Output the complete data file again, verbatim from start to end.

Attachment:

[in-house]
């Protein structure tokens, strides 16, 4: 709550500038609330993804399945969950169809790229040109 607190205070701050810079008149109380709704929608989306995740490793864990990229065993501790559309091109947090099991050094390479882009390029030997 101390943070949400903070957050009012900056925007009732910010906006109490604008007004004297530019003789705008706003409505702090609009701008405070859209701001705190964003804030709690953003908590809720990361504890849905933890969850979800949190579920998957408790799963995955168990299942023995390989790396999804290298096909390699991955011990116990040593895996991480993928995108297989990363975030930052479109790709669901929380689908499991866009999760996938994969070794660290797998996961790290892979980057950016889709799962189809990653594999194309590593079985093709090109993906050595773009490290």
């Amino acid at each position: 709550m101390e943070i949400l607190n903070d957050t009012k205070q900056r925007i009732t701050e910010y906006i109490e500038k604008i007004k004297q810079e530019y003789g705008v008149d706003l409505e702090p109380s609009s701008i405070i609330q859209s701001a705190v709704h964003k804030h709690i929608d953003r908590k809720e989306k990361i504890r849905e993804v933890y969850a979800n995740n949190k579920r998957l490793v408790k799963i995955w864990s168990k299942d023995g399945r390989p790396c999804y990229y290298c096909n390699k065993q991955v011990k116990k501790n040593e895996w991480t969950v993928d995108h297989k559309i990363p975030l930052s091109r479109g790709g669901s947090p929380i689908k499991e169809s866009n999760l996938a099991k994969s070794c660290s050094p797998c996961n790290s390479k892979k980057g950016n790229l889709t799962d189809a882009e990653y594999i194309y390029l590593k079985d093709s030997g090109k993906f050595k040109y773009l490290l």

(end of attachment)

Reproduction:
[in-house]
């Protein structure tokens, strides 16, 4: 709550500038609330993804399945969950169809790229040109 607190205070701050810079008149109380709704929608989306995740490793864990990229065993501790559309091109947090099991050094390479882009390029030997 101390943070949400903070957050009012900056925007009732910010906006109490604008007004004297530019003789705008706003409505702090609009701008405070859209701001705190964003804030709690953003908590809720990361504890849905933890969850979800949190579920998957408790799963995955168990299942023995390989790396999804290298096909390699991955011990116990040593895996991480993928995108297989990363975030930052479109790709669901929380689908499991866009999760996938994969070794660290797998996961790290892979980057950016889709799962189809990653594999194309590593079985093709090109993906050595773009490290």
């Amino acid at each position: 709550m101390e943070i949400l607190n903070d957050t009012k205070q900056r925007i009732t701050e910010y906006i109490e500038k604008i007004k004297q810079e530019y003789g705008v008149d706003l409505e702090p109380s609009s701008i405070i609330q859209s701001a705190v709704h964003k804030h709690i929608d953003r908590k809720e989306k990361i504890r849905e993804v933890y969850a979800n995740n949190k579920r998957l490793v408790k799963i995955w864990s168990k299942d023995g399945r390989p790396c999804y990229y290298c096909n390699k065993q991955v011990k116990k501790n040593e895996w991480t969950v993928d995108h297989k559309i990363p975030l930052s091109r479109g790709g669901s947090p929380i689908k499991e169809s866009n999760l996938a099991k994969s070794c660290s050094p797998c996961n790290s390479k892979k980057g950016n790229l889709t799962d189809a882009e990653y594999i194309y390029l590593k079985d093709s030997g090109k993906f050595k040109y773009l490290l």